02 October 2012

D-day for the black dog

When you have depression, telling someone (or anyone) how you feel can be daunting. It can be a difficult step to take as there is still a fair degree of stigma and misunderstanding about mental illness.

Shrouded in fog
(Photo by: Simon Lawrence at Dreamstime.com)
Friday of the week before last marked D-day for me.  The D in question could stand for so many things... Depression itself, Daunting, Diagnosis, Doubt, Doctor's appointment and even Disappointment.  In my previous post - Chasing down the black dog - I blogged about my decision to go and see the doctor.  I've recognised that my symptoms are at the stage that needs help; if I ignored them any further I would most certainly allow the fog of depression to envelop me completely and this is something I want to avoid.

Whilst I've blogged openly about my own experiences of depression and shared my views through social media, I hadn't spoken to my family (with the exception of my husband), friends, employer or colleagues about its recurrence...until the week before last.  Over the years I've had varying responses when I've told my family, friends, colleagues and employers about my depression.  Mostly, they have been supportive, and only occasionally have I had to counter some of the ignorance and stigma that surrounds mental illness.

A few days prior to my doctor's appointment, I told my CEO about the reason for my appointment.  My CEO was amazingly supportive and understanding, expressing concern and reassuring me that I should listen to the doctor's advice - even if it meant time off work. I told my colleagues too and although they may not have been 100% sure how to react, they too were supportive.

I found telling my employer meant that a huge weight felt like it had been lifted from my shoulders.  All I needed to do next was to turn up for my doctor's appointment.  My usual doctor has left the practice so I was seeing a doctor that I have only seen a few times in the past.

My doctor was very understanding and a her view, thankfully, coincided with mine - my depression is purely down to an imbalance of the chemicals in my brain and medication will help restore and stabilise the correct balance.

On top of prescribing medication, she also signed me off work for a few weeks. This is something I had wanted to avoid but in order to recover and to allow the medication to work, this period of rest is necessary.  My employer, husband, family and friends have all been very understanding and having taken the step of telling people and seeking help, I do feel that the fog which surrounds will begin to lift.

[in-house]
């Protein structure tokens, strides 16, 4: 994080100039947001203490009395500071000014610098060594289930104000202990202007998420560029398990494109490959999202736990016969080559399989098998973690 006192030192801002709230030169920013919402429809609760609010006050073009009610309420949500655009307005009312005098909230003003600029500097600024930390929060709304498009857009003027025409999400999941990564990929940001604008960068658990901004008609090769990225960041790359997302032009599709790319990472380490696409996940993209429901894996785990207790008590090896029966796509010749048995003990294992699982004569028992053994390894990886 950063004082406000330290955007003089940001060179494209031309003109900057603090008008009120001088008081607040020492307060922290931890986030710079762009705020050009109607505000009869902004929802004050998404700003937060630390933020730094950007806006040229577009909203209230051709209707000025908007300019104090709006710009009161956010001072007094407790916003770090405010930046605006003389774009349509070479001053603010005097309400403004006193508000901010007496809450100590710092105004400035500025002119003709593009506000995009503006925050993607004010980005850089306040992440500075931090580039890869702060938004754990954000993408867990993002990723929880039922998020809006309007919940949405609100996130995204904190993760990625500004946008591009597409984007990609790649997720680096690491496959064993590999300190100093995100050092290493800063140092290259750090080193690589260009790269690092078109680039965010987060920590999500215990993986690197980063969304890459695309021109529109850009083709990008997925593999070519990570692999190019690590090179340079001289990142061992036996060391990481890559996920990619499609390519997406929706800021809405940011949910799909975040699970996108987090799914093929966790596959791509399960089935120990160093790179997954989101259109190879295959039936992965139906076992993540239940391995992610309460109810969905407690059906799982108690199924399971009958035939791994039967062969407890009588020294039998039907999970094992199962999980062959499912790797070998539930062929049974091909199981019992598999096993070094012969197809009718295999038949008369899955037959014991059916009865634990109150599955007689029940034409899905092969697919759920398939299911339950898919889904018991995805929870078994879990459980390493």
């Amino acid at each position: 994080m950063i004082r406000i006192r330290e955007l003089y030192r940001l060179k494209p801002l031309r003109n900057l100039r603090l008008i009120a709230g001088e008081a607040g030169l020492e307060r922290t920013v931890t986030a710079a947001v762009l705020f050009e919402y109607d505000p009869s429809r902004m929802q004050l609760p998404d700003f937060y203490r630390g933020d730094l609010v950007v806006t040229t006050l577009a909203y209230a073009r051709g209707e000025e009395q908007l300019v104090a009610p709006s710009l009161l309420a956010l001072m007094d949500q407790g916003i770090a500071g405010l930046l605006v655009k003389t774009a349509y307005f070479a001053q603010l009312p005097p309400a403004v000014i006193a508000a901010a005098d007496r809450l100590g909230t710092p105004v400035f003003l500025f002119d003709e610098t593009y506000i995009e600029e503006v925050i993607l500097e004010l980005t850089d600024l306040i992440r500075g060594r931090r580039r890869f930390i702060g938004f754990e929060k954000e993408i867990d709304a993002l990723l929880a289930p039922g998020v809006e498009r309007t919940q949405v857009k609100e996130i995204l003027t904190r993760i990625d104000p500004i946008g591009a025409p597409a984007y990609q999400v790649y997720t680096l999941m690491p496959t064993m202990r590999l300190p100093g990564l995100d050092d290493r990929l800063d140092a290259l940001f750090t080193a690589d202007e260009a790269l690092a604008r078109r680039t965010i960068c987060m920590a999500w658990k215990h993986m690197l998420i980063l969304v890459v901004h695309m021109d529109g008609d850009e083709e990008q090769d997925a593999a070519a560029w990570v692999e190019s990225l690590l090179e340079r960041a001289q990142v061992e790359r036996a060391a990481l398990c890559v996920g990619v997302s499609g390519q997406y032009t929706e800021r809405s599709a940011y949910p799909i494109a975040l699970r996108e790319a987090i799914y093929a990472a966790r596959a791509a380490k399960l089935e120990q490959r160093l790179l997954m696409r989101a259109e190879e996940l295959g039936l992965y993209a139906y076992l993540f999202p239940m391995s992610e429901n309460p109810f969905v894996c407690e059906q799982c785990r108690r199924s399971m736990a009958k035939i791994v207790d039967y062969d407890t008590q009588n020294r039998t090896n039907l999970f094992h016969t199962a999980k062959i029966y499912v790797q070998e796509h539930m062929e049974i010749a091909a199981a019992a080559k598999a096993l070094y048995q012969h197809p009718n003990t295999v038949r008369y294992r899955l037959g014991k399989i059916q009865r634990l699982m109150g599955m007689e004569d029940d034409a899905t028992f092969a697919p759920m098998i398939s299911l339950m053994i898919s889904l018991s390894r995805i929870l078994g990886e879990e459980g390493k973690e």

It's still early days with the medication as they take several weeks to become effective.  During the first week I did suffer with a number of side effects - the only one of which is welcome is the dulling of my appetite! However, as this may lead to losing some weight, so it's something I can easily live with...every cloud, eh?  I still struggle with some things and realise that the medication needs time to work - there is no magic wand that simply make my depression vanish.

So, as much as it's a cliché, I'm taking each day as it comes. Some days I'm fine and want to engage in 'normal' activities such as walking the dogs and speaking to friends; other days I'm not.  These are the days when I watch favourite films and snuggle up with the hounds. I struggle with the guilt I feel on these days for generally feeling useless but am lucky that my husband is very supportive (which at times makes me feel even more guilty).

At least by letting people know, it does mean I don't have to hide behind a mask everyday.  It doesn't, however, mean I need to be treated with kid gloves either - just some understanding that I may not be to up my 'usual self'. You can't catch depression by talking to me but you may gain some understanding as to what it means to live with it.

If you're reading this blog and think (or know) that you have depression, please don't think you're alone. It does affect 1 in 4 of us and there are so many organisations which can help.  Taking the first step of telling someone can be scary but once that step is taken, it is (albeit another cliché) a step on the road to recovery.

Organisations that can help:

SANE, Mental Health Charity - http://www.sane.org.uk/
MIND - http://www.mind.org.uk/
The Blurt Foundation - http://blurtitout.org/
The Black Dog Tribe - http://www.blackdogtribe.com/

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